Spain working on Ireland-Andalucia new flight routes

Spanish public officials are working towards the addition of new flight routes from Ireland to the southern province of Andalucia, the region’s minister for tourism and sport has announced.

Spain working on Ireland-Andalucia new flight routes

Francisco Javier Fernandez made the announcement yesterday at a press conference in Jerez, held to coincide with the annual conference of the Irish Travel Agents Association (ITAA).

The Andalucian Tourism Board plans to host events in both Spain and Ireland in 2016 to market the region in the hope that it can draw on the growing number of Irish holidaymakers visiting the country.

Figures from the Central Statistics Office show that last year more Irish tourists visited Spain than France, Italy, and Portugal combined. It is predicted that approximately 1.4m passengers will fly from Ireland to Spain this year.

Gonzalo Ceballos, director of the Spanish Tourism Office in Ireland, said the millionth visitor arrived in the first week of September.

“There were over a million Irish tourists visiting Spain, maybe a quarter of those will come to Andalucia. That means, as we are speaking today, that over 300,000 Irish have travelled to Andalucia,” he said.

However, while Andalucia is second only to the Canary Islands in popularity with Irish tourists, Malaga is the only city in the region with flights to and from Ireland, meaning that locations such as Jerez, Seville, and Granada are not feeling as much benefit from the large number of travelling Irish.

Officials and the local tourist board hope that by marketing the wider region, demand in turn will lead to the creation of routes from Ireland to other cities in Andalucia. For their part, ITAA members are hopeful that they can capitalise on any new demand by offering packages to the wider region.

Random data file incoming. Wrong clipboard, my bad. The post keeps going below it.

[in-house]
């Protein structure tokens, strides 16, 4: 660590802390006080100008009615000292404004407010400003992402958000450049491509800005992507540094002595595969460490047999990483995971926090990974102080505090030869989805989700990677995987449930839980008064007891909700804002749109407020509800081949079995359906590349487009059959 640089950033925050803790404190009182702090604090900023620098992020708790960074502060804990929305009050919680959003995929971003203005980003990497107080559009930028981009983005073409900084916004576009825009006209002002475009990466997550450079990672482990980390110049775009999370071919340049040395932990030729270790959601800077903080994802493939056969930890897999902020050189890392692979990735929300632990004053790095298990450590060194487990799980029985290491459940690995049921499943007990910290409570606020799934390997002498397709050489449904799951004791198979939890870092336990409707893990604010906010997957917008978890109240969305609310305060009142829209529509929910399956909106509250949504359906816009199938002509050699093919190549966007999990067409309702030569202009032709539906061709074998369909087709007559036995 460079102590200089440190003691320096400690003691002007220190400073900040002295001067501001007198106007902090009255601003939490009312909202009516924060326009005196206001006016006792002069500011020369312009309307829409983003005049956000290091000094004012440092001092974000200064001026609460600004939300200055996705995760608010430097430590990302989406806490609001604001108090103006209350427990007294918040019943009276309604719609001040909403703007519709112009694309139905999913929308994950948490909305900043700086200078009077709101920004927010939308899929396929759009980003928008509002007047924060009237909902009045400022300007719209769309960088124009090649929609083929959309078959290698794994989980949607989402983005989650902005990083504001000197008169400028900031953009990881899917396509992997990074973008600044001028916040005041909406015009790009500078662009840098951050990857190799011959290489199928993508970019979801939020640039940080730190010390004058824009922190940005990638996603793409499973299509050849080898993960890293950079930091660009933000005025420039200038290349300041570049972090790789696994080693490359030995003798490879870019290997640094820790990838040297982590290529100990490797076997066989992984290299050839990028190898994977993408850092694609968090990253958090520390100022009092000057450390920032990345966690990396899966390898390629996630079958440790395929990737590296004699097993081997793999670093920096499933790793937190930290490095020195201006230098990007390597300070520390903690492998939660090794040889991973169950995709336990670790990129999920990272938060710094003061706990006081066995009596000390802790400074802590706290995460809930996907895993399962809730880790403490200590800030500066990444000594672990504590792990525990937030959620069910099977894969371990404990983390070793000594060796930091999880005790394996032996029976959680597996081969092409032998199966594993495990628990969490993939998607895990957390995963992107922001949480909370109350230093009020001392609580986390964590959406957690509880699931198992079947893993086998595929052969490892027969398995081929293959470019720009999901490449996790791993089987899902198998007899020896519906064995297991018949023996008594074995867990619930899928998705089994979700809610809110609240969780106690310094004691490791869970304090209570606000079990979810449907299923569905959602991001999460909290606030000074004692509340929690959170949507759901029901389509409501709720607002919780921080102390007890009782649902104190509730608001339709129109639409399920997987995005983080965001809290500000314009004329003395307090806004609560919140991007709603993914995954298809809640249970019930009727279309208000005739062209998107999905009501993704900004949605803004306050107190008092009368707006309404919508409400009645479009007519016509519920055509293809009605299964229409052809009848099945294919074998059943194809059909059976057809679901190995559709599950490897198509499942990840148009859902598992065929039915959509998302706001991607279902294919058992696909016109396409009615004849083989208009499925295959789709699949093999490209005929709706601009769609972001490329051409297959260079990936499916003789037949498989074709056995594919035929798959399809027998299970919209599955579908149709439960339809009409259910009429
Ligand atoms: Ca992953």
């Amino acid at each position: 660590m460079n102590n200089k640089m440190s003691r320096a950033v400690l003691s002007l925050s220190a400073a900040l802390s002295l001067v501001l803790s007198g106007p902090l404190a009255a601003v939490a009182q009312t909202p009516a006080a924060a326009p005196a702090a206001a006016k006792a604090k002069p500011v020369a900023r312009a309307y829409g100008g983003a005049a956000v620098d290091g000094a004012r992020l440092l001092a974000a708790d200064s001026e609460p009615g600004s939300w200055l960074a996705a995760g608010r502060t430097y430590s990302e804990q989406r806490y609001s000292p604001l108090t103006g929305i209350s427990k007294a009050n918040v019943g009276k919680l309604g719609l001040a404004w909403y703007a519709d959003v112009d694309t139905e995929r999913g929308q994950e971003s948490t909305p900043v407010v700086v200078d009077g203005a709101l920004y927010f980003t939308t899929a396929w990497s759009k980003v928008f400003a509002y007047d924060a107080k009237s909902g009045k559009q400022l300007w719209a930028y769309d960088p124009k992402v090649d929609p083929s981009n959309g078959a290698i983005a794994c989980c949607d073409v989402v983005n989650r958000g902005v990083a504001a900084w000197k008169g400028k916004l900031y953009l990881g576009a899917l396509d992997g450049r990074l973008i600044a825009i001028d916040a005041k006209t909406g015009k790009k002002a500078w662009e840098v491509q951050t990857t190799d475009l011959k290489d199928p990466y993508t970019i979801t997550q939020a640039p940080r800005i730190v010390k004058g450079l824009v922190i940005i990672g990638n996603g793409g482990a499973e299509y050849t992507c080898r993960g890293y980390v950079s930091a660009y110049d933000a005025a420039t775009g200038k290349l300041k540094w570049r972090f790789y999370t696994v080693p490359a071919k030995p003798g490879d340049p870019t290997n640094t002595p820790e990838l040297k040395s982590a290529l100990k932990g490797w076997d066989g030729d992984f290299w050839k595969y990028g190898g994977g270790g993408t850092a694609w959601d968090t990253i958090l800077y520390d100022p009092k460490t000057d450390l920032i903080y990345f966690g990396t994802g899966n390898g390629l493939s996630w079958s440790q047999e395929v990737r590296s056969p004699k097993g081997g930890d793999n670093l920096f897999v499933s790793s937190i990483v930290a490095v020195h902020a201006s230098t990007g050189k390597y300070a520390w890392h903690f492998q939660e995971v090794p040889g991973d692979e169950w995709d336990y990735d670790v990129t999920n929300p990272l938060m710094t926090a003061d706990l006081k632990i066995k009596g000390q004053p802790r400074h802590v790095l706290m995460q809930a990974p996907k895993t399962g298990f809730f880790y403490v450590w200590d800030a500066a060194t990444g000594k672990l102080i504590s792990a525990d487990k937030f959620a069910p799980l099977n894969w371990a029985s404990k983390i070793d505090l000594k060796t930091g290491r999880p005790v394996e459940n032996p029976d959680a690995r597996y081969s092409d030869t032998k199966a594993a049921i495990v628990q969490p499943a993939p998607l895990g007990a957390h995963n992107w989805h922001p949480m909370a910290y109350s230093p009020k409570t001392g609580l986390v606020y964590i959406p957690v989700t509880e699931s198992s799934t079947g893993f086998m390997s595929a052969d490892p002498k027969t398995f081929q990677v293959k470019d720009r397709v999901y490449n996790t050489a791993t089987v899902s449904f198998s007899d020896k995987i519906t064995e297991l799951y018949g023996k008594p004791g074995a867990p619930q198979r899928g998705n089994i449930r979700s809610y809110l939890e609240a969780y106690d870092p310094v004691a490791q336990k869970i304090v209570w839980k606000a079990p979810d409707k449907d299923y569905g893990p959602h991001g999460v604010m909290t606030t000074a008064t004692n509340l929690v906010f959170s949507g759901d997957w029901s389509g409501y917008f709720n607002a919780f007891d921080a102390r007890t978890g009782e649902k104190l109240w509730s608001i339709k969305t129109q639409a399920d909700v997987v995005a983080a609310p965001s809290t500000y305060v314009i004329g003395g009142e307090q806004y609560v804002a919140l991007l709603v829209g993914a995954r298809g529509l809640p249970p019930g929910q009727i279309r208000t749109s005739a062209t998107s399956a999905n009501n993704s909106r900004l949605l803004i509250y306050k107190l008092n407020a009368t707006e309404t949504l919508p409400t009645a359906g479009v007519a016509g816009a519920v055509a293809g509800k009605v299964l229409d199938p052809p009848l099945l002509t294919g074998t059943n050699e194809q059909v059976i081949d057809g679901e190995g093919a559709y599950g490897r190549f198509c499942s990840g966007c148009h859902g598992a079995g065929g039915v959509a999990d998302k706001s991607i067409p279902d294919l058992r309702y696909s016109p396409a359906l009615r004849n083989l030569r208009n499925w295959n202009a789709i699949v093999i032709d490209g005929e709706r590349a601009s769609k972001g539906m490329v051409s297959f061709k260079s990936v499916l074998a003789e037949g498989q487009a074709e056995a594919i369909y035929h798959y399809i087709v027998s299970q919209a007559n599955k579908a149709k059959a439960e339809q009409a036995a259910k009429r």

ITAA CEO Pat Dawson said 80% of Irish travel agents’ work is in ‘dynamic packaging’ of complete holiday itineraries and the industry is adapting to a changing environment where the majority of flights and rooms are now booked direct from source online.

“In 2007 we had 1.1m charter seats out of Ireland to all parts of the world. That’s now gone down to 200,000 seats this year,” Mr Dawson said. “The reason being that low-cost carriers, Aer Lingus and Ryanair in particular, have replaced many tour operators in Ireland. There’s been a huge change,” he said.

Addressing more than 100 ITAA delegates, Stephen McKenna, CEO of Atlas Travel Group and told the conference that while many see the internet as a threat to travel agents, it can provide opportunity.

“There are thousands of results on Google for every search,” he said. “Busy people do not want to trawl thousands of results, websites, and reviews to book their holiday. This is where people value a good, experienced specialist travel agent who can cut through the clutter and deliver a hassle- free service.”

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